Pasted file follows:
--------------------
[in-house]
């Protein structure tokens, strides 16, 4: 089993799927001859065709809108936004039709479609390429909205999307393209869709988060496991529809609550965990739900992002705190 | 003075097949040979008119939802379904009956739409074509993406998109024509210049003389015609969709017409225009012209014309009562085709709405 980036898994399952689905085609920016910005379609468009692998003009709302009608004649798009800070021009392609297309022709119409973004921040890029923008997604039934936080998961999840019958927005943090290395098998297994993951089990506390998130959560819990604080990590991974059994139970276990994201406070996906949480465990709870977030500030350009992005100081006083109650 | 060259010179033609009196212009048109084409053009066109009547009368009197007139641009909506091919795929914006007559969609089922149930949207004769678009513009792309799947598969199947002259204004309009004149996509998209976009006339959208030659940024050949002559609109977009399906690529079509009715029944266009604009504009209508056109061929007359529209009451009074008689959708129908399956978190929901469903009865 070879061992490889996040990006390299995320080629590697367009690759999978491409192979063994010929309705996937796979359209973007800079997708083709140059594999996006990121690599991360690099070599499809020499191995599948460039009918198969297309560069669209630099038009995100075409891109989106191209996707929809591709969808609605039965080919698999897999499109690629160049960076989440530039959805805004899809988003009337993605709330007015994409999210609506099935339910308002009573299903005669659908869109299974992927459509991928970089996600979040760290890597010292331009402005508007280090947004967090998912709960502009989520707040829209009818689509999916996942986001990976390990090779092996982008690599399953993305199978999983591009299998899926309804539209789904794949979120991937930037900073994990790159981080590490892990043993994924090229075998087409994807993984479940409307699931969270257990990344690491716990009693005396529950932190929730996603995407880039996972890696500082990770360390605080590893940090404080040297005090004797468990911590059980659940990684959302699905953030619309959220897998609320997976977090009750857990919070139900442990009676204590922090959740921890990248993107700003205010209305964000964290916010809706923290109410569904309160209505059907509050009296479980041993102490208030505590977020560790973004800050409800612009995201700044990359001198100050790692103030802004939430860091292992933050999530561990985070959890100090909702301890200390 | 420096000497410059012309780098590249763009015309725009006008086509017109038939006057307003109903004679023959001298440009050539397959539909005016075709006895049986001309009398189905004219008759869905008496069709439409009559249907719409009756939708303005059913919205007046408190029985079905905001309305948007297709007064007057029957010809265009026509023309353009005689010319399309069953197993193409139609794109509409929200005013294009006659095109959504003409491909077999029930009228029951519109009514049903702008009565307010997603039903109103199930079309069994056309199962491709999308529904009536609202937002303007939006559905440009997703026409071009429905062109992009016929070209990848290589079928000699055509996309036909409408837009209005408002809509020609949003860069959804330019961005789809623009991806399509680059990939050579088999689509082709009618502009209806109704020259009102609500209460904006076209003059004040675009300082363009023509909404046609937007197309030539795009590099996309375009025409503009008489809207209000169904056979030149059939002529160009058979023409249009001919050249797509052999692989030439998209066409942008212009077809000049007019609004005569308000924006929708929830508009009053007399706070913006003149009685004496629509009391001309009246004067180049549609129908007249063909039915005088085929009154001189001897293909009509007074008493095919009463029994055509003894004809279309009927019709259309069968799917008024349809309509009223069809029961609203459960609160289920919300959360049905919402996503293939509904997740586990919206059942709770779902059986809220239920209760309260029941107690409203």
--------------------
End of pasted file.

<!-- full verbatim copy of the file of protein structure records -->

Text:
[in-house]
């Protein structure tokens, strides 16, 4: 089993799927001859065709809108936004039709479609390429909205999307393209869709988060496991529809609550965990739900992002705190 | 003075097949040979008119939802379904009956739409074509993406998109024509210049003389015609969709017409225009012209014309009562085709709405 980036898994399952689905085609920016910005379609468009692998003009709302009608004649798009800070021009392609297309022709119409973004921040890029923008997604039934936080998961999840019958927005943090290395098998297994993951089990506390998130959560819990604080990590991974059994139970276990994201406070996906949480465990709870977030500030350009992005100081006083109650 | 060259010179033609009196212009048109084409053009066109009547009368009197007139641009909506091919795929914006007559969609089922149930949207004769678009513009792309799947598969199947002259204004309009004149996509998209976009006339959208030659940024050949002559609109977009399906690529079509009715029944266009604009504009209508056109061929007359529209009451009074008689959708129908399956978190929901469903009865 070879061992490889996040990006390299995320080629590697367009690759999978491409192979063994010929309705996937796979359209973007800079997708083709140059594999996006990121690599991360690099070599499809020499191995599948460039009918198969297309560069669209630099038009995100075409891109989106191209996707929809591709969808609605039965080919698999897999499109690629160049960076989440530039959805805004899809988003009337993605709330007015994409999210609506099935339910308002009573299903005669659908869109299974992927459509991928970089996600979040760290890597010292331009402005508007280090947004967090998912709960502009989520707040829209009818689509999916996942986001990976390990090779092996982008690599399953993305199978999983591009299998899926309804539209789904794949979120991937930037900073994990790159981080590490892990043993994924090229075998087409994807993984479940409307699931969270257990990344690491716990009693005396529950932190929730996603995407880039996972890696500082990770360390605080590893940090404080040297005090004797468990911590059980659940990684959302699905953030619309959220897998609320997976977090009750857990919070139900442990009676204590922090959740921890990248993107700003205010209305964000964290916010809706923290109410569904309160209505059907509050009296479980041993102490208030505590977020560790973004800050409800612009995201700044990359001198100050790692103030802004939430860091292992933050999530561990985070959890100090909702301890200390 | 420096000497410059012309780098590249763009015309725009006008086509017109038939006057307003109903004679023959001298440009050539397959539909005016075709006895049986001309009398189905004219008759869905008496069709439409009559249907719409009756939708303005059913919205007046408190029985079905905001309305948007297709007064007057029957010809265009026509023309353009005689010319399309069953197993193409139609794109509409929200005013294009006659095109959504003409491909077999029930009228029951519109009514049903702008009565307010997603039903109103199930079309069994056309199962491709999308529904009536609202937002303007939006559905440009997703026409071009429905062109992009016929070209990848290589079928000699055509996309036909409408837009209005408002809509020609949003860069959804330019961005789809623009991806399509680059990939050579088999689509082709009618502009209806109704020259009102609500209460904006076209003059004040675009300082363009023509909404046609937007197309030539795009590099996309375009025409503009008489809207209000169904056979030149059939002529160009058979023409249009001919050249797509052999692989030439998209066409942008212009077809000049007019609004005569308000924006929708929830508009009053007399706070913006003149009685004496629509009391001309009246004067180049549609129908007249063909039915005088085929009154001189001897293909009509007074008493095919009463029994055509003894004809279309009927019709259309069968799917008024349809309509009223069809029961609203459960609160289920919300959360049905919402996503293939509904997740586990919206059942709770779902059986809220239920209760309260029941107690409203």